OpenSCAD: Tieing It Together With Hull()

What’s your favorite OpenSCAD command? Perhaps it’s intersection() or difference()? Or are you a polygon() and extrude() modeler? For me, the most useful, and maybe most often overlooked, function is hull(). Hull() does just what it says on the can — creates a convex hull around the objects that are passed to it as children — but that turns out to be invaluable.

Hull() solves a number of newbie problems: making things round and connecting things together. And with a little ingenuity, hull() can provide a nearly complete modelling strategy all on its own. If you use OpenSCAD and your creations end up with hard edges, or you spend too much time figuring out angles, or if you just want to experience another way to get the job done, read on!

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You Can Learn a Lot From a Blinkenrocket

At this year’s Chaos Communication Congress, we caught up with [muzy] and [overflo], who were there with a badge and soldering project they designed to teach young folks how to solder and program. Blinkenrocket is a basically a 64-LED matrix display and just enough support hardware to store and display animations, and judging by the number of blinking rockets we saw around the necks of attendees, it was a success.

Their talk at 34C3 mostly concerns the production details, design refinements, and the pitfalls of producing thousands of a thing. If you’re thinking of building a hardware kit or badge on this scale, you should really check it out and crib some of their production optimization tricks.

For instance, instead of labelling the parts “C2” or “R: 220 Ohms”, they used a simple color-coding scheme. This not only makes it easier for kids to assemble, but it also means that they didn’t have to stick 1,000 part labels on every component. Coupled with [overflo]’s Zerhacker, SMD parts in strips were cut to the right length and color-coded in one step, done by machine.

The coolest feature of the Blinkenrocket itself is the audio programming interface. It’s like in the bad old days of software stored on cassette tapes, but it’s a phenomenal interface for getting a simple animation out of a web app and straight into a piece of minimal hardware — just plug it into a laptop or cell phone’s audio out and press “play” in the browser. The original design tried to encode the data in the pulse-length of square waves, but this turned out to be very hardware dependent. The final design used frequency-shift keying. What’s old is new again.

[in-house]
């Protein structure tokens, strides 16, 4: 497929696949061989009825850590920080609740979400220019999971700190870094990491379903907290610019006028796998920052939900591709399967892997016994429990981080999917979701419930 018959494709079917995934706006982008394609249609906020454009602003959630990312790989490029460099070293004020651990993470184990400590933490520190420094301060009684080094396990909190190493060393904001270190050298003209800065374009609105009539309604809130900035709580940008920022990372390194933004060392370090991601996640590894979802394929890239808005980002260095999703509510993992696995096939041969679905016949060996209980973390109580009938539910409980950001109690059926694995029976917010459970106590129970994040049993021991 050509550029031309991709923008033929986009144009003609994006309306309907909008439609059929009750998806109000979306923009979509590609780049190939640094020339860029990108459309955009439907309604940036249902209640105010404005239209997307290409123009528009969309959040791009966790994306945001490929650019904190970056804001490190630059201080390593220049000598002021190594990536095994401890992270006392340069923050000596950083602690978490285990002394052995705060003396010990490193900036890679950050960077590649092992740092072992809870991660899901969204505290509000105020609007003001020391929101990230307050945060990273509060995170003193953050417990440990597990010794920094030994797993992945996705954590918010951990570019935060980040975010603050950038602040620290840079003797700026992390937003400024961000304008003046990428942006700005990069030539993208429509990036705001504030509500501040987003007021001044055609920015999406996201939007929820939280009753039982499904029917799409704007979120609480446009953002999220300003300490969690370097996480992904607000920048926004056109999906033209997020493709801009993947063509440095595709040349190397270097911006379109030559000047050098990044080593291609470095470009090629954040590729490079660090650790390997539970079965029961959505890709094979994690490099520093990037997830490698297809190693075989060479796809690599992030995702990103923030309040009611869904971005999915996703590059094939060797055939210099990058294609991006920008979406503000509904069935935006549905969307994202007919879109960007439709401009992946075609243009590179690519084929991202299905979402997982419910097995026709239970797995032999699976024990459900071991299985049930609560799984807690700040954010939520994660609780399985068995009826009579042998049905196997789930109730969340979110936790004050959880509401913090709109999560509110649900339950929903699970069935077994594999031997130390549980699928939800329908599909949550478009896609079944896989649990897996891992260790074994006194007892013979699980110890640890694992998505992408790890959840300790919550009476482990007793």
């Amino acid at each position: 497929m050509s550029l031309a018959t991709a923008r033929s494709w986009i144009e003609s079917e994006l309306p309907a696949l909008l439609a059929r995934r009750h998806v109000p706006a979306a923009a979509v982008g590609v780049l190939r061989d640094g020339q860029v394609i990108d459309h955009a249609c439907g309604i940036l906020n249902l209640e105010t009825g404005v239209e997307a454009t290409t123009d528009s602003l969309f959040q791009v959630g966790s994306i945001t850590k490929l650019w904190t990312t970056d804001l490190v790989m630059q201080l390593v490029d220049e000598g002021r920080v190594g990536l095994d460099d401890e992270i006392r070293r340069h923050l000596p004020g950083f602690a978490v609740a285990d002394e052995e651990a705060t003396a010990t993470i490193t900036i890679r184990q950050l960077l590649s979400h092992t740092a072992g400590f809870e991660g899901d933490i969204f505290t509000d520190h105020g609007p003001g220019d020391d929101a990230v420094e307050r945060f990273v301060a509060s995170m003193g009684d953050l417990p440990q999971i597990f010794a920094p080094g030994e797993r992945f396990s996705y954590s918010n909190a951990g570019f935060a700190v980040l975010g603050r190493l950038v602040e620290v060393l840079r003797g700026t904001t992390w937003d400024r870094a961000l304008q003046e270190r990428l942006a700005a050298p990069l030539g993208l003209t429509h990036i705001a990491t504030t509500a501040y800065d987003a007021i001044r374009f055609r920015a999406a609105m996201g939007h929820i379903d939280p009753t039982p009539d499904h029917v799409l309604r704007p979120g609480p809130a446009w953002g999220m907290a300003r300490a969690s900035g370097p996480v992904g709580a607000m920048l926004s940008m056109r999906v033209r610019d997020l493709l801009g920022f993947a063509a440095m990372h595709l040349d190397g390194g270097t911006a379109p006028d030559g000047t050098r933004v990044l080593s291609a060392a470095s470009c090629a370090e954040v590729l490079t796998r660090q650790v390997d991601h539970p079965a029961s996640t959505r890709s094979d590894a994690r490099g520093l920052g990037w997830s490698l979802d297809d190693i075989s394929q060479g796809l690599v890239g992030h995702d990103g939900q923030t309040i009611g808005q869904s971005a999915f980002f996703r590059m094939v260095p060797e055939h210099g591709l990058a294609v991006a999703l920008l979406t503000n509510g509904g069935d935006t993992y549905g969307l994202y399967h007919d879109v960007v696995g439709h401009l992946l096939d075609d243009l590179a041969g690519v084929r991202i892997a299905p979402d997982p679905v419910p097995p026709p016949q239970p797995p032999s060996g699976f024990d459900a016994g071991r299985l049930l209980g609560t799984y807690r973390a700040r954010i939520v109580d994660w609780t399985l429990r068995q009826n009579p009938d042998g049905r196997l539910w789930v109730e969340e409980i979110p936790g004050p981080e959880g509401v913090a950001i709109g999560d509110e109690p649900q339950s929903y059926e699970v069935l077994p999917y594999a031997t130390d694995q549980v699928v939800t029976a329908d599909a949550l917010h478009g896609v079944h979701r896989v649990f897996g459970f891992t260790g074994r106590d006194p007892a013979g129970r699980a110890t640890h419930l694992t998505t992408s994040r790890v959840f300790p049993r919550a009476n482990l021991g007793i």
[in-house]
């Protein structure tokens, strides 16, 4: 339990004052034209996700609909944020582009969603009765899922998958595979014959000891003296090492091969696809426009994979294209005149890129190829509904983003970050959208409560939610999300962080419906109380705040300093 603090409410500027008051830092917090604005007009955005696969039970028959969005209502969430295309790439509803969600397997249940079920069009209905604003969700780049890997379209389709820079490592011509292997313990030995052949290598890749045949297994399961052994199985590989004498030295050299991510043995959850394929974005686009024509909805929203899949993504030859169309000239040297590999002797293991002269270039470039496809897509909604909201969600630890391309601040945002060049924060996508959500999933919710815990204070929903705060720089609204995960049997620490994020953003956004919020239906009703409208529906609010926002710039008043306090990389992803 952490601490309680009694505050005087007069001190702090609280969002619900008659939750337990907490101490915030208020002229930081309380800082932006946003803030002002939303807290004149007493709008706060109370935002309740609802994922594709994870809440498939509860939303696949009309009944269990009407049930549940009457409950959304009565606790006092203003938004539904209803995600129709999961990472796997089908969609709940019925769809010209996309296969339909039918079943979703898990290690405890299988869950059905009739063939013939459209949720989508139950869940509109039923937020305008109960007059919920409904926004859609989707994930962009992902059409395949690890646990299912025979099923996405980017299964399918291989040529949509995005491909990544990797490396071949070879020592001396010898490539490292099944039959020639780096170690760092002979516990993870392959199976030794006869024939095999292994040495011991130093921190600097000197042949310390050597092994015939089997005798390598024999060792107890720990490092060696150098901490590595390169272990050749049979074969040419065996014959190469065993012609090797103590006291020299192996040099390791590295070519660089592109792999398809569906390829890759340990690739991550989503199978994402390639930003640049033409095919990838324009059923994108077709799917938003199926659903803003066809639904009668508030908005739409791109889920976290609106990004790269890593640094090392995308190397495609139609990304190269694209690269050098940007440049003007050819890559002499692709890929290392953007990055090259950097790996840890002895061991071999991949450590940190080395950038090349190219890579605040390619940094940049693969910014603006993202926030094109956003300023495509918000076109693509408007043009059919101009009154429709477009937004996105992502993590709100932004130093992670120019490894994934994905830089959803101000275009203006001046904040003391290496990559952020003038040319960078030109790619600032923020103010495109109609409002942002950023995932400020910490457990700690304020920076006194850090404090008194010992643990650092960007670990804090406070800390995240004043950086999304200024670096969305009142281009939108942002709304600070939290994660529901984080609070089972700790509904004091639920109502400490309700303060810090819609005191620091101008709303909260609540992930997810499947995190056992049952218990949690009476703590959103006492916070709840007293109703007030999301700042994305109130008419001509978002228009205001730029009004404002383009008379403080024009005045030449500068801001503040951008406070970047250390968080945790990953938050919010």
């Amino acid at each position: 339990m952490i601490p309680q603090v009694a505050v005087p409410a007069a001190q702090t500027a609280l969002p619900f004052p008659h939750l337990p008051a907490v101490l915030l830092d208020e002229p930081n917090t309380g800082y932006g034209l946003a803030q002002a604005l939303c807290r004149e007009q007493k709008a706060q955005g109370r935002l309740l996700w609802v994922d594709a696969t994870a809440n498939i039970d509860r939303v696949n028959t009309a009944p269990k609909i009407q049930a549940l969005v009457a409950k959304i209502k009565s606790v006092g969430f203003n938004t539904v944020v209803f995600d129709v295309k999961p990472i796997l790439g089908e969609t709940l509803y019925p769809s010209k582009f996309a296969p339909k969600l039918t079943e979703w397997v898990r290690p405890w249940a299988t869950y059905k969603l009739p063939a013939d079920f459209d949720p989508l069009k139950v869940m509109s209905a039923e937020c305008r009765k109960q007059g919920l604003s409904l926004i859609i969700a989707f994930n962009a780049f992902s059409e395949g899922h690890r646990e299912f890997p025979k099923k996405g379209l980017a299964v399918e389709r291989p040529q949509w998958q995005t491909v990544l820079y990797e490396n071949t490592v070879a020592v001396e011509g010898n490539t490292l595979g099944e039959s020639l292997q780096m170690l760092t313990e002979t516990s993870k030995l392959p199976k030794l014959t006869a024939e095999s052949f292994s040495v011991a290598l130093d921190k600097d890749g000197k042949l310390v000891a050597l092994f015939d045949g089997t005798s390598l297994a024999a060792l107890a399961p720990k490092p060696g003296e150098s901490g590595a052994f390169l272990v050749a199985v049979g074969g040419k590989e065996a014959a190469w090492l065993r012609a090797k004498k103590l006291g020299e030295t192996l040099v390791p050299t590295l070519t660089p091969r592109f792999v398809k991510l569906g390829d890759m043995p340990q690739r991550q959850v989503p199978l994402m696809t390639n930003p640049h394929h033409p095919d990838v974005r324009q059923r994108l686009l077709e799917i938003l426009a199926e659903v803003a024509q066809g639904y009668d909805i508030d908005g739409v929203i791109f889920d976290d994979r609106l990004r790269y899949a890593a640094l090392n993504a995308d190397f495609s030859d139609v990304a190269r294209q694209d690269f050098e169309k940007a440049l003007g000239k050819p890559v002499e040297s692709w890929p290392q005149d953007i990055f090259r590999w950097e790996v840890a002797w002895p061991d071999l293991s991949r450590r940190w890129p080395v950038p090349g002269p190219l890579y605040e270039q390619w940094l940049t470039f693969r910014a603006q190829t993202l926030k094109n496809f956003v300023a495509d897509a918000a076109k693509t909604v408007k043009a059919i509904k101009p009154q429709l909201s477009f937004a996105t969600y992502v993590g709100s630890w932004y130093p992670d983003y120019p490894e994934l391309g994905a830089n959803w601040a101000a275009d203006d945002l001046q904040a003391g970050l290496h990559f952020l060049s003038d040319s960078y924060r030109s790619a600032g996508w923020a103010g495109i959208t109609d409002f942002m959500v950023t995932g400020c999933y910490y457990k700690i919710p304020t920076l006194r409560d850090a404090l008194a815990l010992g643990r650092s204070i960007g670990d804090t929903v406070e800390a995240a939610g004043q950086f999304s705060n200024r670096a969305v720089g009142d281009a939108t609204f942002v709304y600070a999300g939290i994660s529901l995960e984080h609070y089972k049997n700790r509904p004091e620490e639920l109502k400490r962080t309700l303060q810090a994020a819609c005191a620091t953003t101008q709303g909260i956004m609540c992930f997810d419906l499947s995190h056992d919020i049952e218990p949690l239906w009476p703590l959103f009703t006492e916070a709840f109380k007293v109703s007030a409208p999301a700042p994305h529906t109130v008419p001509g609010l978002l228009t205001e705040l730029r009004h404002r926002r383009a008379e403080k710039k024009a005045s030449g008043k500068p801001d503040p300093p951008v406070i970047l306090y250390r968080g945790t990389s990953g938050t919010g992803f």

Everything you could want to know about the design, its code, and even the website itself are up on the project’s GitHub page, so go check it out. If you’d like to arrange a Blinkenrocket workshop yourself, shoot [muzy] or [overflo] an e-mail. Full disclosure: [overflo] gave us a kit, the “hard-mode” SMD one with 0805 1206 parts, and it was fun to assemble and program.

Amazing Mechanical Linkages and The Software to Design Them

Most of us are more bits-and-bytes than nuts-and-bolts, but we have the deepest appreciation for the combination of the two. So, apparently, does [rectorsquid]. Check out the design and flow of his rolling ball sculpture (YouTube, embedded below) to see what we mean. See how the arms hesitate just a bit as the ball is transferred? See how the upper arm gently places it on the ramp with a slight downward gesture? See how it’s done with one motor? There’s no way [rectorsquid] designed this on paper, right?

Of course he didn’t (YouTube). Instead, he wrote a simulator that lets him try out various custom linkages in real time. It’s a Windows-only application (sigh), but it’s free to use, while the video guides (more YouTube) look very comprehensive and give you a quick tour of the tool. Of special note is that [rectorsquid]’s software allows for sliding linkages, which he makes very good use of in the rolling ball sculpture shown here.

We’ve actually secretly featured [rectorsquid]’s Linkage software before, in this writeup of some amazing cosplay animatronic wings that used the program for their design. But we really don’t want you to miss out if you’re doing mechanical design and need something like this, or just want to play around.

If you’d like to study up on your nuts and bolts, check out our primer on the ubiquitous four-bar linkage, or pore through Hackaday looking for other great linkage-powered examples, like this automatic hacksaw or a pantograph PCB probe for shaky hands.

Anyone know of an open-source linkage simulator that can also output STL files for 3D printing? Or in any format that could be easily transformed into OpenSCAD? Asking for a “friend”.

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Build an Excellent Coffee Roaster With a Satisfyingly Low Price Tag

There’s a lot of mysticism around coffee roasting, but in the end it couldn’t be simpler. Take a bunch of beans, heat them up evenly, and stop before they get burned. The rest is details.

And the same goes for coffee roasters. The most primitive roasting technique involves stirring the beans in a pan or wok to keep them from scorching on the bottom. This works great, but it doesn’t scale. Industrial drum roasters heat a rotating drum with ridges on the inside like a cement mixer to keep the beans in constant motion while they pass over a gas fire. Fluidized-bed roasters use a strong stream of heated air to whirl the beans around while roasting them evenly. But the bottom line is that a coffee roaster needs to agitate the beans over a controllable heat source so that they roast as evenly as possible.